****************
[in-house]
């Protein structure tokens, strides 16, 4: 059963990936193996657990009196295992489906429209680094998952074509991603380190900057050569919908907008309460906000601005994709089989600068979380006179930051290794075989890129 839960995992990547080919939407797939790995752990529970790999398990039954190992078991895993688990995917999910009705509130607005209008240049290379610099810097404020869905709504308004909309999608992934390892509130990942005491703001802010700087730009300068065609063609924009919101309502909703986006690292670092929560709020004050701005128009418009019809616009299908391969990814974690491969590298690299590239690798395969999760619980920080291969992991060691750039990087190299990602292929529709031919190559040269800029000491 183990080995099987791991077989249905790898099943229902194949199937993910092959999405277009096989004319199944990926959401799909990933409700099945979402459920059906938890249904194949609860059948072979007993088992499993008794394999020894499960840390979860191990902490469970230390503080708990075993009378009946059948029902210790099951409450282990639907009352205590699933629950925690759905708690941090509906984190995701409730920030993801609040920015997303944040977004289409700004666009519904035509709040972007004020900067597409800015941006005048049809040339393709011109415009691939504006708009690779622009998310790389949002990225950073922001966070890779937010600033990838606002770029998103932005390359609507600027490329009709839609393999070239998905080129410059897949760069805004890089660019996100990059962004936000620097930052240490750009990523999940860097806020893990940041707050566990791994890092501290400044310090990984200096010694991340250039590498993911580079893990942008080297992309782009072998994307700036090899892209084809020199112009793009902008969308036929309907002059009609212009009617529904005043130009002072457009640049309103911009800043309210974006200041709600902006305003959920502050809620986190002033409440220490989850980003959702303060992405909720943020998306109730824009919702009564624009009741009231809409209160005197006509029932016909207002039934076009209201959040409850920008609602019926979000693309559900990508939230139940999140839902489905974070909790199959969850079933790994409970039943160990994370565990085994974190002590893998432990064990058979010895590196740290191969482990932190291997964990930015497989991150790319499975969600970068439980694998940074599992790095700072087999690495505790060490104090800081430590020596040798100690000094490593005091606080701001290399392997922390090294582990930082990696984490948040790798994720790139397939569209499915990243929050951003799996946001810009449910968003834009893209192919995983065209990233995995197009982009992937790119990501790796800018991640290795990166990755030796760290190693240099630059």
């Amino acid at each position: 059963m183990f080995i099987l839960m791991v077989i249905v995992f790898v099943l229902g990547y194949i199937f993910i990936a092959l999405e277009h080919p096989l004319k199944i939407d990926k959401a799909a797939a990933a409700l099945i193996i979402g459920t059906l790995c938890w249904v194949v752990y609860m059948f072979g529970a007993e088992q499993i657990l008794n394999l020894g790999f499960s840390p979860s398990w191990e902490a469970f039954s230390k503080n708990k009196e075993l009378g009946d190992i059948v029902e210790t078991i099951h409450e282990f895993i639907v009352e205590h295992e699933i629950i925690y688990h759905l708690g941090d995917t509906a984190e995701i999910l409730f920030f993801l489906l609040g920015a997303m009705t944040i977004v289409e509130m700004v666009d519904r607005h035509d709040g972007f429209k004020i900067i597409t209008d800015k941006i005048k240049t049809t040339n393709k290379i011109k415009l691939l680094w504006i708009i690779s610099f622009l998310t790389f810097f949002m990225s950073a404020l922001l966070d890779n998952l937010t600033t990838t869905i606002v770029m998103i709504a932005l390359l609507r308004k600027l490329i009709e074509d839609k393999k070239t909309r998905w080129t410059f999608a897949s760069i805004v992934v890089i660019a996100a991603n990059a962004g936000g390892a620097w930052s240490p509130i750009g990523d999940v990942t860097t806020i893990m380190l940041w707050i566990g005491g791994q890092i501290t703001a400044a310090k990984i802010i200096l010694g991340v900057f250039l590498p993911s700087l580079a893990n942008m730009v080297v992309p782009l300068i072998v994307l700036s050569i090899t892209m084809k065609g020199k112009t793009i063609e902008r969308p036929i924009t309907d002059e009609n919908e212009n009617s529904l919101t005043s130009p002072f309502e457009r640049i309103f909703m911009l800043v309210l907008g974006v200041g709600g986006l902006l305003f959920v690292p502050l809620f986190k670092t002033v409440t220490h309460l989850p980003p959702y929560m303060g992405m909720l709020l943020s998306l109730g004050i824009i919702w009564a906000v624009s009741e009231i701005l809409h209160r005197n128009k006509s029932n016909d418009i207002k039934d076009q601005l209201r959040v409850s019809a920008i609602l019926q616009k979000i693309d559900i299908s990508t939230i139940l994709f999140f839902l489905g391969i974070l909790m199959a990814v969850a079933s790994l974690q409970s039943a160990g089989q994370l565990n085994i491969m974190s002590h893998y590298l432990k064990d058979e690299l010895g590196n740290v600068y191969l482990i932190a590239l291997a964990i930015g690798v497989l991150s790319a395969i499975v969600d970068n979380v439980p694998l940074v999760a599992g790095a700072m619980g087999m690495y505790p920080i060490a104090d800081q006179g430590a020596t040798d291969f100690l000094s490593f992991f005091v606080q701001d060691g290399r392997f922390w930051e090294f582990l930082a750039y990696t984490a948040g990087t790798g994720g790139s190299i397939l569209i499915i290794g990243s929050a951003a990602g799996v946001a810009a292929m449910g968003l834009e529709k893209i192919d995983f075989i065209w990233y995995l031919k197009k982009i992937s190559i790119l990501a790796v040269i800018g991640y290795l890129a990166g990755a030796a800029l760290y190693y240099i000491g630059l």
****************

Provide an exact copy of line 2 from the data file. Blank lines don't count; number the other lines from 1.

């Protein structure tokens, strides 16, 4: 059963990936193996657990009196295992489906429209680094998952074509991603380190900057050569919908907008309460906000601005994709089989600068979380006179930051290794075989890129 839960995992990547080919939407797939790995752990529970790999398990039954190992078991895993688990995917999910009705509130607005209008240049290379610099810097404020869905709504308004909309999608992934390892509130990942005491703001802010700087730009300068065609063609924009919101309502909703986006690292670092929560709020004050701005128009418009019809616009299908391969990814974690491969590298690299590239690798395969999760619980920080291969992991060691750039990087190299990602292929529709031919190559040269800029000491 183990080995099987791991077989249905790898099943229902194949199937993910092959999405277009096989004319199944990926959401799909990933409700099945979402459920059906938890249904194949609860059948072979007993088992499993008794394999020894499960840390979860191990902490469970230390503080708990075993009378009946059948029902210790099951409450282990639907009352205590699933629950925690759905708690941090509906984190995701409730920030993801609040920015997303944040977004289409700004666009519904035509709040972007004020900067597409800015941006005048049809040339393709011109415009691939504006708009690779622009998310790389949002990225950073922001966070890779937010600033990838606002770029998103932005390359609507600027490329009709839609393999070239998905080129410059897949760069805004890089660019996100990059962004936000620097930052240490750009990523999940860097806020893990940041707050566990791994890092501290400044310090990984200096010694991340250039590498993911580079893990942008080297992309782009072998994307700036090899892209084809020199112009793009902008969308036929309907002059009609212009009617529904005043130009002072457009640049309103911009800043309210974006200041709600902006305003959920502050809620986190002033409440220490989850980003959702303060992405909720943020998306109730824009919702009564624009009741009231809409209160005197006509029932016909207002039934076009209201959040409850920008609602019926979000693309559900990508939230139940999140839902489905974070909790199959969850079933790994409970039943160990994370565990085994974190002590893998432990064990058979010895590196740290191969482990932190291997964990930015497989991150790319499975969600970068439980694998940074599992790095700072087999690495505790060490104090800081430590020596040798100690000094490593005091606080701001290399392997922390090294582990930082990696984490948040790798994720790139397939569209499915990243929050951003799996946001810009449910968003834009893209192919995983065209990233995995197009982009992937790119990501790796800018991640290795990166990755030796760290190693240099630059």